Insight on Estate Planning

The AP&S Trusts & Estates Blog

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Estate Planning Pitfall: You Don’t Meet the Tax Requirements For Splitting Gifts

The annual gift tax exclusion is a powerful tool in the estate planning toolbox. When using your annual exclusion, you don’t owe any gift tax on amounts transferred to another person up to a specified limit. The limit is $15,000 per recipient for 2021 (the same as it was in 2020). You don’t even have to file a gift tax return.

For instance, if you have three adult children and seven grandchildren, you can give each one $15,000 in 2021, for a total of $150,000, without any gift tax liability. This reduces the size of your taxable estate without having to use any of your federal gift and estate tax exemption.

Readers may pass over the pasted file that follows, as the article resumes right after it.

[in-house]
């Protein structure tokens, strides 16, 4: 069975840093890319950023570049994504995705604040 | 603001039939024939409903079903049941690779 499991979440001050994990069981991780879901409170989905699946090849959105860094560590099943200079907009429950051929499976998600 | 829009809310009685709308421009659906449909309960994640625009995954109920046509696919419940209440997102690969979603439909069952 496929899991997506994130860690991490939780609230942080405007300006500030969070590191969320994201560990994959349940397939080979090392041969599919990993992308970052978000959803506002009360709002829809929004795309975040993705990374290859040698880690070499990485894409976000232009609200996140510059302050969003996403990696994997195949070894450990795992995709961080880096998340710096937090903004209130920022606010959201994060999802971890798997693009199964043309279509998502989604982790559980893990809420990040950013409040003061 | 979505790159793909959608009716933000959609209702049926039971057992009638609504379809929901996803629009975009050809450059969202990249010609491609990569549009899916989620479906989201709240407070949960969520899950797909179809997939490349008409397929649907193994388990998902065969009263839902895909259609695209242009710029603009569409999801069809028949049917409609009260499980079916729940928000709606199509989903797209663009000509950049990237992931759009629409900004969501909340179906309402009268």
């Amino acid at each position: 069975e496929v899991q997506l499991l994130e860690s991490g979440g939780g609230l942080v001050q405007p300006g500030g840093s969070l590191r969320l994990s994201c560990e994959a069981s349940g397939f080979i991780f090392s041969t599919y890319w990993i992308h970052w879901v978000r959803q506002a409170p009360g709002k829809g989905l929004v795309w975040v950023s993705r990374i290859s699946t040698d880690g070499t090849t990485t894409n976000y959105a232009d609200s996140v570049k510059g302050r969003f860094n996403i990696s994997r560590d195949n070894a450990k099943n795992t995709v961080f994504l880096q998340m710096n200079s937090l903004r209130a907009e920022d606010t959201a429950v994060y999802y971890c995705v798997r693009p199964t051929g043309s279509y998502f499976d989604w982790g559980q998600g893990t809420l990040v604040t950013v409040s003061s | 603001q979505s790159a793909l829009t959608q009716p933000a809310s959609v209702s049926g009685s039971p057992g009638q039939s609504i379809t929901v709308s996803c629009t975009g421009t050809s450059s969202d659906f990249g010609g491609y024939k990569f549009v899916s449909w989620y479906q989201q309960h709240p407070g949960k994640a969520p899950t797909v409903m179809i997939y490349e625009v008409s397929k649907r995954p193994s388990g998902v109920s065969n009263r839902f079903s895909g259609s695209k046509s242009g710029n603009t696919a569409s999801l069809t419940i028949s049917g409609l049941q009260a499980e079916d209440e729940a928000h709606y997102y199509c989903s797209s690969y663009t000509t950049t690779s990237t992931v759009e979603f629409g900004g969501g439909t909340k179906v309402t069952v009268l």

Even better, you can double your tax pleasure by “splitting gifts” with your spouse. If he or she joins in the gift, the exclusion increases to $30,000 per recipient. Therefore, you can effectively shelter $300,000 from tax in our previous example.

However, you must meet certain requirements for gift splitting. Notably, each spouse must file a gift tax return where the other spouse makes an election to consent to the gift. Your spouse must be a U.S. citizen and you must be married to him or her at the time of the gift.

Also, you must give gifts of a present interest. The exclusion doesn’t apply to gifts of a future interest like some gifts through a trust.

Your estate planning advisor can help you to be certain that you’re taking all of the necessary steps to make sure that your split gifts comply with tax laws.

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About The Author

A professional headshot of David Riedel in front of windows.

David T. Riedel

An author and frequent lecturer on estate planning, administration and taxes, David provides responsive, sympathetic and personable counsel to his varied… Read More

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